MORE: What Halloween costumes will be culturally appropriate amid racial reckoning
"I don't want to say that trick-or-treating should be completely canceled," Bracho-Sanchez told "Good Morning America." "It's something that communities are going to have to weigh community by community, and that families are going to have to weigh family by family."
Here are five tips from Bracho-Sanchez to keep kids safe while still having fun on Halloween.
1. Check positive testing rates in your community
When it comes to making a decision about going trick-or-treating or heading to a gathering for a socially distanced Halloween celebration in your neighborhood, Bracho-Sanchez said you should look at how the virus is spreading in your community.
"You want that [positive testing rate] number to be less than 5%, ideally even lower than that," she said. "Then you want to look at the number of cases and the number of hospitalizations. They just give you a sense of how widespread COVID-19 is in your community and sort of the baseline level of virus that you're starting with before you even go out trick-or-treating or to another activity."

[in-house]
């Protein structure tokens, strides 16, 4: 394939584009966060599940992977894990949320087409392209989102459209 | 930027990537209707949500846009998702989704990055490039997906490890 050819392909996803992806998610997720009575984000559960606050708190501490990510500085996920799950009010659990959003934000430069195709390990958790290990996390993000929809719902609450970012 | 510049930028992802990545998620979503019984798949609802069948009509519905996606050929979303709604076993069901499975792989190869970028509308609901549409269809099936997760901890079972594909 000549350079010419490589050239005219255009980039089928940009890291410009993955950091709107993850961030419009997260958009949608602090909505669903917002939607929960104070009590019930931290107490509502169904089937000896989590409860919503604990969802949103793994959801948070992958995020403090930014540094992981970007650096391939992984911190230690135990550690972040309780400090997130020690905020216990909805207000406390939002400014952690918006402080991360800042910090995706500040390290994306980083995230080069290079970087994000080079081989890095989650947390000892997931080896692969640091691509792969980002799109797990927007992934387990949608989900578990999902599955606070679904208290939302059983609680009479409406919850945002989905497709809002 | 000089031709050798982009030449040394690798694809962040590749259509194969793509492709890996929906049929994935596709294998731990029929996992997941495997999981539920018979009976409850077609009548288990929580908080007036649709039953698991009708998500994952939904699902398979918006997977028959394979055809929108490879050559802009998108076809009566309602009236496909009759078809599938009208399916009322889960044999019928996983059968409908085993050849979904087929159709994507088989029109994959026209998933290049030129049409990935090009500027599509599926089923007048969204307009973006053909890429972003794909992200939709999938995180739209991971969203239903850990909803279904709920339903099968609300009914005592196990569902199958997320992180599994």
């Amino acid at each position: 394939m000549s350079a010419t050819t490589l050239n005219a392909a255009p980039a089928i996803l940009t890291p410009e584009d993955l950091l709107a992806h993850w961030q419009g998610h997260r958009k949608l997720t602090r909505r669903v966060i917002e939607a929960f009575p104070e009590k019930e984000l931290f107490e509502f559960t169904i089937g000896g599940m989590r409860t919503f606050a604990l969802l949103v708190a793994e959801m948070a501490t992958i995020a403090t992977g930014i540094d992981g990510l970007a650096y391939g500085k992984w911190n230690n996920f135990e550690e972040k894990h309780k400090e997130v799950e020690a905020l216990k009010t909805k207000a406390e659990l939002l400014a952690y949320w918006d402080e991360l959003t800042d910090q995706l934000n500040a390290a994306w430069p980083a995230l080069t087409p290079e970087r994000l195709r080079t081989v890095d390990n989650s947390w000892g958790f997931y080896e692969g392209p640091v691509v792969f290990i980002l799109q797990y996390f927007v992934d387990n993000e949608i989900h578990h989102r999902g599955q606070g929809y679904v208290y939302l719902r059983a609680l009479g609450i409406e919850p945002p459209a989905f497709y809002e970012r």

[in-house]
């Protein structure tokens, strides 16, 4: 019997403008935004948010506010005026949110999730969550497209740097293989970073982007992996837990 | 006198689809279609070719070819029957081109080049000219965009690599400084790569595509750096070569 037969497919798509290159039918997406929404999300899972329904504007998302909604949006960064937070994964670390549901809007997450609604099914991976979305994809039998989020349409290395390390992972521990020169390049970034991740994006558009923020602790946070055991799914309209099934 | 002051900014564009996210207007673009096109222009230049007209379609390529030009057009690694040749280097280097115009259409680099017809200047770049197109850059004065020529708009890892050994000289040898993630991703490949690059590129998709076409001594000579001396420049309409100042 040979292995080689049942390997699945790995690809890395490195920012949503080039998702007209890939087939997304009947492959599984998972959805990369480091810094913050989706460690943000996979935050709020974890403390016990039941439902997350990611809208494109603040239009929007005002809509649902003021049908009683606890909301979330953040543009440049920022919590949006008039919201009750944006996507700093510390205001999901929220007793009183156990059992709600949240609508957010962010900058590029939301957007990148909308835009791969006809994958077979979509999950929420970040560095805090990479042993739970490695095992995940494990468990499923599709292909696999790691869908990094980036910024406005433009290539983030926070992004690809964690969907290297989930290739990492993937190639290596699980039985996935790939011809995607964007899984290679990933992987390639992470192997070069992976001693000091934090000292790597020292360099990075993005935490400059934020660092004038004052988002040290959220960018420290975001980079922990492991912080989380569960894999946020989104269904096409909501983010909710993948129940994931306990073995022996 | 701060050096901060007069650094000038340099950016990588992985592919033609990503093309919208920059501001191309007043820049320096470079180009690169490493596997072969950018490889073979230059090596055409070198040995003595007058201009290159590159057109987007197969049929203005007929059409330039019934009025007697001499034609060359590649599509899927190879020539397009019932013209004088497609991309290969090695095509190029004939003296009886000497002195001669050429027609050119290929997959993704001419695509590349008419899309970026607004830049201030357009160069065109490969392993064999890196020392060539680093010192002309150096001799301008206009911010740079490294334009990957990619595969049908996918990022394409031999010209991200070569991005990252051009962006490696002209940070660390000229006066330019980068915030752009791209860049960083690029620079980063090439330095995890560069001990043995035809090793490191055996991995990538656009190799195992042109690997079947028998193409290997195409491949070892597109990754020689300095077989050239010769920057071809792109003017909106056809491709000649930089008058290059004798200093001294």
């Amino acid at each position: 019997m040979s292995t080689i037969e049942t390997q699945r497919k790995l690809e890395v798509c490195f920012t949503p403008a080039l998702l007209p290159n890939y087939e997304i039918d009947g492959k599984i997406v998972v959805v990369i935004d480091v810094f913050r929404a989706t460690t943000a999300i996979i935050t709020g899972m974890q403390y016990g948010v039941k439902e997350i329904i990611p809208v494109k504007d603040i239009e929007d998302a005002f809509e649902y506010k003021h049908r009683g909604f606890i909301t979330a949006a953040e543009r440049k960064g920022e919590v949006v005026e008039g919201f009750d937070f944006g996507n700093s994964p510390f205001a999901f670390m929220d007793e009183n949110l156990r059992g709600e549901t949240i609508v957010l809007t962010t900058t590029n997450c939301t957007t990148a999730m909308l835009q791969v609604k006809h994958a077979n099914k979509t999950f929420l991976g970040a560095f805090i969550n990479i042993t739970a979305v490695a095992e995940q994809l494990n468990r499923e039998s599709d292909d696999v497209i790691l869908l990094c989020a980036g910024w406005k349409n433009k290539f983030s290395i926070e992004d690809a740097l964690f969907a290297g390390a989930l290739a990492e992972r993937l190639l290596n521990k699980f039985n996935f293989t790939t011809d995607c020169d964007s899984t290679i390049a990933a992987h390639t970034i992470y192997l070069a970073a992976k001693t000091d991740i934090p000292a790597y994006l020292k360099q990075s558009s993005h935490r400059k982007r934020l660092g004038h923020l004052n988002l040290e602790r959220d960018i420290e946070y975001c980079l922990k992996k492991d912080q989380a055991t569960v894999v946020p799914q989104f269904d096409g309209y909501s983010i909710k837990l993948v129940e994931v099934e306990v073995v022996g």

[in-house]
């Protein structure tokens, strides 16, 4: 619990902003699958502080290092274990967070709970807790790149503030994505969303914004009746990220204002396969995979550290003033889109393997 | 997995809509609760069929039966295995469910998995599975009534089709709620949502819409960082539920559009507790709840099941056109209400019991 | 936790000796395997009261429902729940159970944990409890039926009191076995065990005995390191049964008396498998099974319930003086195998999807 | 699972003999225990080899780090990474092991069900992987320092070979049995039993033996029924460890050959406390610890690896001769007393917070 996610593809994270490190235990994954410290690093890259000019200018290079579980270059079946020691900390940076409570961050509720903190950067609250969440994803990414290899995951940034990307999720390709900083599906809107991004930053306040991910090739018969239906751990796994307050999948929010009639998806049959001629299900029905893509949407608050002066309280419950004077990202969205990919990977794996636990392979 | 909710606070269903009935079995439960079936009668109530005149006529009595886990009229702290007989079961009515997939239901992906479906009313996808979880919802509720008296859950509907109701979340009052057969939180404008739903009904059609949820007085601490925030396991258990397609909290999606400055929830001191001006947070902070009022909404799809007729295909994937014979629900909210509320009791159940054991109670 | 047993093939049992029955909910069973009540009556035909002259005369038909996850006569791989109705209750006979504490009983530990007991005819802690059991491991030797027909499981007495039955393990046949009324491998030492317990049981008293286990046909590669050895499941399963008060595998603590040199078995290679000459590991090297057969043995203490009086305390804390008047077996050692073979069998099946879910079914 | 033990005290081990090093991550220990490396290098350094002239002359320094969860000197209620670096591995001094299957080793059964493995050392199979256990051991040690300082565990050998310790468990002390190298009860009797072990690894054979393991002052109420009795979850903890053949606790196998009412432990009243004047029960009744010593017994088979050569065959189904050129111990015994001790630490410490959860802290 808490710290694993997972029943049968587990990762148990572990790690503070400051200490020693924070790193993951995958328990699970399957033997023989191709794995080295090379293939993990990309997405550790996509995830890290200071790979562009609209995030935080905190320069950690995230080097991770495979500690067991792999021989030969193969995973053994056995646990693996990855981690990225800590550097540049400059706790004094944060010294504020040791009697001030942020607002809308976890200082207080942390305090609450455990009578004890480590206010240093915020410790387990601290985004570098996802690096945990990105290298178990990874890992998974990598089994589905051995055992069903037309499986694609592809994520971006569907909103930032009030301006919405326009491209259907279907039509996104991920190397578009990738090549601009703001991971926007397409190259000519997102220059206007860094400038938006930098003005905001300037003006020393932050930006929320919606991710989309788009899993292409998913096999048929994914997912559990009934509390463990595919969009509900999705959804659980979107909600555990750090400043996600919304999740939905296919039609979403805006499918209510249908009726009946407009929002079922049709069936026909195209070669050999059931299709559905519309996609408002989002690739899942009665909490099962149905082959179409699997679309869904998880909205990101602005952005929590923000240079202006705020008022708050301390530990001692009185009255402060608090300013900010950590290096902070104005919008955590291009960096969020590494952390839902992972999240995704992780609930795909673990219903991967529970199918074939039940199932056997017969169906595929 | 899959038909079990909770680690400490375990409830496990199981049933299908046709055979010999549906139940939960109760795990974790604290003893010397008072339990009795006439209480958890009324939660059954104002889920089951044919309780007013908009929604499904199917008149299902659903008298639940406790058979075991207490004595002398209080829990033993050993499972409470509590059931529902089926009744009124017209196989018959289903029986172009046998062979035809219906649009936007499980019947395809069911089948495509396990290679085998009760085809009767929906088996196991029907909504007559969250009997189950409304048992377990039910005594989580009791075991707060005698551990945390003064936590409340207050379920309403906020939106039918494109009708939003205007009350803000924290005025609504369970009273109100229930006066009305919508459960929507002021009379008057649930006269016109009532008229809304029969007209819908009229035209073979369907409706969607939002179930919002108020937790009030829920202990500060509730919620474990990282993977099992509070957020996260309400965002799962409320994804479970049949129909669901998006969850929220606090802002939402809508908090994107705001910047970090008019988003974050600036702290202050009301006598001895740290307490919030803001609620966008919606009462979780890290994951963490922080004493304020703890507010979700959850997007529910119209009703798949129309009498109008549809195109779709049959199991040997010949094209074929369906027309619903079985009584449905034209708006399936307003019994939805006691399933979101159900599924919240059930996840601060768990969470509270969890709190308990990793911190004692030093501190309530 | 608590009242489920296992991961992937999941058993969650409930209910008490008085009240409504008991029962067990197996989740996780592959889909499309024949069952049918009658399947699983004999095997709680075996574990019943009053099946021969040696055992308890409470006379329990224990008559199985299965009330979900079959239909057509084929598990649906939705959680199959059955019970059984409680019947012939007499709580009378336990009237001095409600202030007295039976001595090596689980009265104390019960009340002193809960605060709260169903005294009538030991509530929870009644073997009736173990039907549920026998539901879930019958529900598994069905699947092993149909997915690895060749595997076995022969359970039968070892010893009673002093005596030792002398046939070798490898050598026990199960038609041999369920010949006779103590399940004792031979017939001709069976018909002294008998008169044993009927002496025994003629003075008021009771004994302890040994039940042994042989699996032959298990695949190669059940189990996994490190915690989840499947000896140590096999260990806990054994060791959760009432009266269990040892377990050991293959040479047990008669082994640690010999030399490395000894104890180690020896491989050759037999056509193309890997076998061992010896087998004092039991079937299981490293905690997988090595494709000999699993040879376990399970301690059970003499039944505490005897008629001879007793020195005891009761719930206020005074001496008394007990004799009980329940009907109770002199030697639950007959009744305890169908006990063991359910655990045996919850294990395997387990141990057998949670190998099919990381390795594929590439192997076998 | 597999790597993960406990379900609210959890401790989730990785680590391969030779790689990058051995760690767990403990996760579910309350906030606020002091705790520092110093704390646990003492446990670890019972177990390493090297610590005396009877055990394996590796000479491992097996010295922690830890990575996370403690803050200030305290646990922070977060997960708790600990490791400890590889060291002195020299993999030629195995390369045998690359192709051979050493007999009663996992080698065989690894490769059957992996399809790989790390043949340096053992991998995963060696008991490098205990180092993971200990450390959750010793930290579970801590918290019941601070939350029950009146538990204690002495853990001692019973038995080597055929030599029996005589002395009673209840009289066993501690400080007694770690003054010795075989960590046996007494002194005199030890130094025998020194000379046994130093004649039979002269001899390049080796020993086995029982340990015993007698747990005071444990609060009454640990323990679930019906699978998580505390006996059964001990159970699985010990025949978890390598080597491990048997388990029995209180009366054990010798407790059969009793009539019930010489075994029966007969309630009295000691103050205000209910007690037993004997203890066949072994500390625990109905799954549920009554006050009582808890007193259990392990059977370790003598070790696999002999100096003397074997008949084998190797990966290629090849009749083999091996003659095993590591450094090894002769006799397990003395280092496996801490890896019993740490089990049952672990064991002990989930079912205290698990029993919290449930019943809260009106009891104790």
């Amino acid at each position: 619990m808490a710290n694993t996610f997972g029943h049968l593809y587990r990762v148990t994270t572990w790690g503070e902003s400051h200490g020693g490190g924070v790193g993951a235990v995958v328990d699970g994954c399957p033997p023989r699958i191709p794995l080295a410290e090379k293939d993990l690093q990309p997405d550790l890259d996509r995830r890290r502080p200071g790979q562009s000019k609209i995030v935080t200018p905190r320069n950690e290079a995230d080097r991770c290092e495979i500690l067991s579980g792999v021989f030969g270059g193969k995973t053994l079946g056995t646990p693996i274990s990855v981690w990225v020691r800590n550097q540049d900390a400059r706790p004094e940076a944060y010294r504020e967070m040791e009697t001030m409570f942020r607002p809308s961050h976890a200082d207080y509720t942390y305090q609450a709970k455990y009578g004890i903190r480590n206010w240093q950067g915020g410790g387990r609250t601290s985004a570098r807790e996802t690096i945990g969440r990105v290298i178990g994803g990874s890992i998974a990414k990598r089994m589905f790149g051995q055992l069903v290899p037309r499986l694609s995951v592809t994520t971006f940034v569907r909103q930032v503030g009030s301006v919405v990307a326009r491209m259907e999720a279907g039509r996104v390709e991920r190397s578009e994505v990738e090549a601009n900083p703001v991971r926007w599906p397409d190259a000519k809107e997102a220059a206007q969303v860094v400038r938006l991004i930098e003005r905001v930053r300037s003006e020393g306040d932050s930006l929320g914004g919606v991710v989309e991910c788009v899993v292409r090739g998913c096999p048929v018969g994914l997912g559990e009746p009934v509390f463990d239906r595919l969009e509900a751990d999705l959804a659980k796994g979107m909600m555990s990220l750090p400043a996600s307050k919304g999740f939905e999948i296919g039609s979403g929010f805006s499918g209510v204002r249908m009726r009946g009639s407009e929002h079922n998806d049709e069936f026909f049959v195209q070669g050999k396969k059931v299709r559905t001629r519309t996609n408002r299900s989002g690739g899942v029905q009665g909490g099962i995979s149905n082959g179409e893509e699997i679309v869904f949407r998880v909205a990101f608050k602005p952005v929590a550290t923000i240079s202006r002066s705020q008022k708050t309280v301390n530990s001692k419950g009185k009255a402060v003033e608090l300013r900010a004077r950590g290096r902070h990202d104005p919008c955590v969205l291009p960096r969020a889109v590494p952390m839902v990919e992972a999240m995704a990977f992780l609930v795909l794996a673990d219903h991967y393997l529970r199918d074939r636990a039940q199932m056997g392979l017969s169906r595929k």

Factoring in who you live with is also important when it comes to making a decision on whether to spend Halloween with others this year, Bracho-Sanchez said. If you are an expectant mother with young kids, Bracho-Sanchez said you may want to be careful about protecting the baby -- even though there isn't any data available on the relationship between pregnant moms and the novel coronavirus. And if you live in a multi-generational household, with young kids in the family trick-or-treating, elderly relatives in that home may be put at higher risk.